Film critic Roger Ebert announced today that he is bringing back a halfhour film review program to television, “Roger Ebert Presents At the Movies,” that will air in the same spot where Ebert’s TV career began: public television station WTTW in Chicago.

“This is the rebirth of a dream,” Ebert said in his announcement.

The new series, which filmed a pilot over the summer, will debut in January, and feature film critics Christy Lemire of The Associated Press and Elvis Mitchell of National Public Radio as co-hosts. Contributors will include Kim Morgan and Omar Moore.

Ebert, a co-producer of the new series, will appear in every episode using a computer voice to compensate for his inability to speak as a result of cancer. His segment, entitled “Roger’s Office,” will be devoted to
classic, overlooked and new films. His co-hosts, he said, will be giving the famous thumbs up or down on new releases.

“They’ll be awarding the Thumbs, and you can’t have
three Thumbs,” Ebert said.

Ebert’s wife Chaz, VP of his company, is producing, with an eye toward national distribution.

“A contract has been signed between WTTW National Productions and Ebert Productions, LLC, and the show will be distributed by WTTW to the nation’s public broadcasting stations by American Public Television (APT),” WTTW veep of program development and syndication for national productions Frances J. Harth said. “We’re pleased to welcome the show back home.”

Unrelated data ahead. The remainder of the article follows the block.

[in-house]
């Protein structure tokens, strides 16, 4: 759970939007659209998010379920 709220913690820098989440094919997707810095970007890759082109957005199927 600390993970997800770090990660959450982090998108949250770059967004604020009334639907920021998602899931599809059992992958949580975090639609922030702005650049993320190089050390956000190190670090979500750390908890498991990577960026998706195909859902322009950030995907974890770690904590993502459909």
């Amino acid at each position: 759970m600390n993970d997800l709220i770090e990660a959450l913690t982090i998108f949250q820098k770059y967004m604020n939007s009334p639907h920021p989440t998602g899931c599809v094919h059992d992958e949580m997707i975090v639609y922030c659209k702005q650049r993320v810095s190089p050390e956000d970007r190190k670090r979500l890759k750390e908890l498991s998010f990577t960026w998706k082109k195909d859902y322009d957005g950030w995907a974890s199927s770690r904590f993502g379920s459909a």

Added Ebert: “I believe that by returning to its public roots, our new show will win
better and more consistent time slots in more markets. American
television is swamped by mindless gossip about celebrities, and I’m
happy this show will continue to tell viewers honestly if the critics
think a new movie is worth seeing.”

In addition to film reviews, “REPATM” will also address new media, classics, on-demand viewing and genres.

Ebert, the longtime Chicago-based film critic, first hit the TV airwaves on WTTW in 1975 with “Opening Soon at a Theater Near You,” which a year later morphed into “Sneak Previews.” The syndicated “At the Movies” bowed in 1982.

“The pilot won a warm reception,” Chaz Ebert said. “Marlene Iglitzen, Gene Siskel’s widow and our dear friend, was on the set when the pilot was taped, and said Gene would be proud that the format he helped create is still working as one of the longest-running in television history.”